Artificial Intelligence, Hospitals

IBM Watson Health invests $50M in research collaborations, teams up with Broad Institute to predict risk of cardiovascular disease

These two announcements come after Deborah DiSanzo left her role as IBM Watson Health general manager last year.

IBM Watson Health unveiled two bits of news last week.

One is that it will make a 10-year, $50 million investment in research collaborations with two organizations: Brigham and Women’s Hospital in Boston and Vanderbilt University Medical Center in Nashville, Tennessee.

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IBM’s alliances with the entities will focus on how to use AI to improve the utility of EHRs and claims data to address public health issues like patient safety, precision medicine and health equity. Additionally, the collaborations will examine physician and patient user experience and interactions with AI.

The other announcement is that IBM Watson Health and the Broad Institute of MIT and Harvard are expanding their partnership. They’ve launched a three-year project that will leverage AI, genomics and clinical data to help clinicians predict the risk of cardiovascular diseases. Through the initiative, the companies will build algorithms that can learn from certain data points and then indicate a possible predisposition to specific health conditions.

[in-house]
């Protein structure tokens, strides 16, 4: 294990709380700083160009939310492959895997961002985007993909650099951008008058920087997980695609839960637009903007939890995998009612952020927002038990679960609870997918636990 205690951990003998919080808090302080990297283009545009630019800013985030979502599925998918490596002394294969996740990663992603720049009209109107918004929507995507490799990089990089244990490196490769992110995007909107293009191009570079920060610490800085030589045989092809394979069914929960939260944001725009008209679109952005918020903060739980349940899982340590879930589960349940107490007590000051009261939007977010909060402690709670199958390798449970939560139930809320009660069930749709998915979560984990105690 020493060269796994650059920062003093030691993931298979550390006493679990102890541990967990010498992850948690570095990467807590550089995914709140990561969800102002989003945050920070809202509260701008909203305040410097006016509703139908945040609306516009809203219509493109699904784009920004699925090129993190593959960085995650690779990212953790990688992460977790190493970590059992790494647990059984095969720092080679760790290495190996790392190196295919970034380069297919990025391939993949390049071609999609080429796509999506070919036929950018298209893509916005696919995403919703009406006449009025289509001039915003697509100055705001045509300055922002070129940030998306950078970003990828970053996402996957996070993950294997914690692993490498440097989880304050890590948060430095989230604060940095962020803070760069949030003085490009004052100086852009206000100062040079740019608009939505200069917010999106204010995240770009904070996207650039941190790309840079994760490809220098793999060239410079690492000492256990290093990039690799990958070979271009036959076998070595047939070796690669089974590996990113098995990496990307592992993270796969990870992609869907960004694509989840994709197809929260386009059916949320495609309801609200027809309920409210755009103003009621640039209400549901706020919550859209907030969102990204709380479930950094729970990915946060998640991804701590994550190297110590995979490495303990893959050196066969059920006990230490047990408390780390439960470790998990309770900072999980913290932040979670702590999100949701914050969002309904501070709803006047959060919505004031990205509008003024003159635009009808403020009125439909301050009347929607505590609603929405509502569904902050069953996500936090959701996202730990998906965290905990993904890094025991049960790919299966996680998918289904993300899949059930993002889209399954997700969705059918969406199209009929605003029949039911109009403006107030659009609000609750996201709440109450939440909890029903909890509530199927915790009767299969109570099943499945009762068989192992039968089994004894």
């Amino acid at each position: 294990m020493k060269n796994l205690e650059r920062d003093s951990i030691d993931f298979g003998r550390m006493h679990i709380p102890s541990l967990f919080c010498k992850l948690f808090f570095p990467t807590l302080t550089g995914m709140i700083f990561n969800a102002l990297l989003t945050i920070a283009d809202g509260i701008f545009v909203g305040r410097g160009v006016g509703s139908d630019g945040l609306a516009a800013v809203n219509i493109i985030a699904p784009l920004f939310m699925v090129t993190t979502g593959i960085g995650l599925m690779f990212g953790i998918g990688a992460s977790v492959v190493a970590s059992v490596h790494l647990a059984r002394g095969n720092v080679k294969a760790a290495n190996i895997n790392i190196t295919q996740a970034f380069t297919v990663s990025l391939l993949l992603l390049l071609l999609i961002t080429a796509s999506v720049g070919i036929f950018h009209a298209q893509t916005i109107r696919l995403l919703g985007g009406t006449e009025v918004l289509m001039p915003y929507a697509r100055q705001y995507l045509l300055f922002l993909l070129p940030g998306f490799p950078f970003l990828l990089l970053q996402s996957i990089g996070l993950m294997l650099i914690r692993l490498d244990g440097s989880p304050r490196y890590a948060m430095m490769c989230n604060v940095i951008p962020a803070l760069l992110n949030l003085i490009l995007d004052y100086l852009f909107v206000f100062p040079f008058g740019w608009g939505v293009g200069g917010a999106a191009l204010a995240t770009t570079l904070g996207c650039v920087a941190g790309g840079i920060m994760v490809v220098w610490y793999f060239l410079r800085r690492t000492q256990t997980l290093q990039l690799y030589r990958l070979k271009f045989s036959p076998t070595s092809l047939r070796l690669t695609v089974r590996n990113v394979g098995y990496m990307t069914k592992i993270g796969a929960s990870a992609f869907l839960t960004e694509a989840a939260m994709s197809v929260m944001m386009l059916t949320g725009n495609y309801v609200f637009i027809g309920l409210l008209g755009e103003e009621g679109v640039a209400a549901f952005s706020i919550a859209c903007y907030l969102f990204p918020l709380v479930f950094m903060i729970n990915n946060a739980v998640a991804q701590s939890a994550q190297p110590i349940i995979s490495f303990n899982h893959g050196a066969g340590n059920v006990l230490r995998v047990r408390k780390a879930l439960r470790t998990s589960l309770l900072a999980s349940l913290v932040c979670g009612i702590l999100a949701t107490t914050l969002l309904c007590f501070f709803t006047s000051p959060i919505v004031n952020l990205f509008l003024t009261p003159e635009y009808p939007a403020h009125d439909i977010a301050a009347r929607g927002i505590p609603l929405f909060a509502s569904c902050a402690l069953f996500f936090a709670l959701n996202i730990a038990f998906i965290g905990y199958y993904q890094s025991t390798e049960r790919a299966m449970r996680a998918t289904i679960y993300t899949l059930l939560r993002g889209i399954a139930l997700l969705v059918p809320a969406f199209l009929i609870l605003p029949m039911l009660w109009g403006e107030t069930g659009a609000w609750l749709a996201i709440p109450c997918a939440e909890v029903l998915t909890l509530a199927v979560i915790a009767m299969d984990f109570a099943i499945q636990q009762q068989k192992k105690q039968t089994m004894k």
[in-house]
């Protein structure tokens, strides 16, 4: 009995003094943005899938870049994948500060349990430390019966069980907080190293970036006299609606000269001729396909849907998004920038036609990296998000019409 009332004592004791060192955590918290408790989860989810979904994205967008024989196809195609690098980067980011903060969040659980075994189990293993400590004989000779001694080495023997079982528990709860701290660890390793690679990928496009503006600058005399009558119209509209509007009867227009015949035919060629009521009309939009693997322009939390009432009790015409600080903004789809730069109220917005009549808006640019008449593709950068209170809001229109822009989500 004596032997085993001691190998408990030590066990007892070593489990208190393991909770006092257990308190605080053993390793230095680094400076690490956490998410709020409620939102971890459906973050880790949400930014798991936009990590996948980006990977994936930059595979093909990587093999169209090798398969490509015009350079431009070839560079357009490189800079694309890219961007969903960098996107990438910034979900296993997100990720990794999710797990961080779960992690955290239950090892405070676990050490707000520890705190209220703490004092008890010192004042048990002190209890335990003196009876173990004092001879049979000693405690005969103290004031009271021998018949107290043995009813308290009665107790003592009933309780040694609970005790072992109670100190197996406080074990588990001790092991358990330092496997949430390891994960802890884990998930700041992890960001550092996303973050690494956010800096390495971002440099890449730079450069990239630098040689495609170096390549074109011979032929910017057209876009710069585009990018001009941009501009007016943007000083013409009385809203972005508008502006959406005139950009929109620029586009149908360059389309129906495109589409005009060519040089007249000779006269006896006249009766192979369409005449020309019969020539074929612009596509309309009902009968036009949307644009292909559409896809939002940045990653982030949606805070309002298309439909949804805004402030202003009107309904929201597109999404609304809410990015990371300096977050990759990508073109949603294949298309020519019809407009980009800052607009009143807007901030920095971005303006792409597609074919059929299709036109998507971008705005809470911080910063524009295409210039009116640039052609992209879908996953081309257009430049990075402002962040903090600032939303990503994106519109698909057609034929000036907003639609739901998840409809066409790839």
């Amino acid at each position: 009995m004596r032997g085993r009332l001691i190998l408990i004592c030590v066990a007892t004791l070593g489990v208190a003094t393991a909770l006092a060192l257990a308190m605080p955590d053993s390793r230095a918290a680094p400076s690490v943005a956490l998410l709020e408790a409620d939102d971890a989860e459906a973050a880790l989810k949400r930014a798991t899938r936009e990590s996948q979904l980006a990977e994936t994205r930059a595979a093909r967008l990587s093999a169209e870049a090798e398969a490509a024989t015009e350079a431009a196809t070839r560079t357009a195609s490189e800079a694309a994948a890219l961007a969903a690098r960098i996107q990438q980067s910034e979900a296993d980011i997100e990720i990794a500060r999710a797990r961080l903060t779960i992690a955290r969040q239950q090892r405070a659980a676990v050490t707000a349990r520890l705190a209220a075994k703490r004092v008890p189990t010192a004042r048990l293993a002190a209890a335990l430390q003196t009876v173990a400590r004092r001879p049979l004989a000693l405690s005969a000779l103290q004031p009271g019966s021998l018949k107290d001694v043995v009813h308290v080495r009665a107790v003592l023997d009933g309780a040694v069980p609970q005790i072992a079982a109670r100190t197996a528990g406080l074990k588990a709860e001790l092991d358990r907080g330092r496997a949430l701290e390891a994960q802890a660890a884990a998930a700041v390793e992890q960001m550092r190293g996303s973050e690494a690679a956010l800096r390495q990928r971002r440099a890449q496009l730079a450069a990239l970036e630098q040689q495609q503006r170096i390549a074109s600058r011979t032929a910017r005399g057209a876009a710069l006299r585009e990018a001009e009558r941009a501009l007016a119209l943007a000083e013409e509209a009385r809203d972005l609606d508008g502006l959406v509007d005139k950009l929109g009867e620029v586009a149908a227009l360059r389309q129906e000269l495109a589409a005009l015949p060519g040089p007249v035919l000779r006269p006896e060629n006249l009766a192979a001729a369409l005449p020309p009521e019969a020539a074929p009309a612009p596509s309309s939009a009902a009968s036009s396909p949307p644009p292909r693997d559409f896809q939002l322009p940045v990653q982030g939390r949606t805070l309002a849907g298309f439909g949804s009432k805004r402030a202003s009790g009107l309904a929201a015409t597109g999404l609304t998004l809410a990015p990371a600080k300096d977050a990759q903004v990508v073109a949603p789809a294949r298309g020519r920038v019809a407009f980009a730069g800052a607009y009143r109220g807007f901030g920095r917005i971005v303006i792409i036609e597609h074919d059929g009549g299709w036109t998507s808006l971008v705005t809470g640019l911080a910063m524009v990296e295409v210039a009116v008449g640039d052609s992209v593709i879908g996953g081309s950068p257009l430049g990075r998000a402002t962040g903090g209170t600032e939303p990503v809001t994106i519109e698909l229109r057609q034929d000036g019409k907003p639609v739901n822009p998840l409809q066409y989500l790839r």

The ultimate goal is to produce models that analyze genetic risk factors, health records and biomarkers so clinicians can better predict the onset of conditions like heart attacks, sudden cardiac death and atrial fibrillation.

Back in 2016, IBM Watson Health and the Broad Institute revealed a five-year effort to enable researchers to use genomics and machine learning to understand how and why cancers become resistant to therapies.

These two announcements come after Deborah DiSanzo left her role as IBM Watson Health general manager last year. And last summer, IBM verified a round of layoffs impacted its Watson Health unit.

The company was in hot water before that.

A STAT investigation from 2017 detailed how the Watson supercomputer isn’t living up to the expectations IBM set up for it. Plus, in a 2017 interview with MedCity, a former IBM employee who worked in the company’s life sciences group explained that even though marketing budgets were large, the talk never materialized into a tangible off-the-shelf product.

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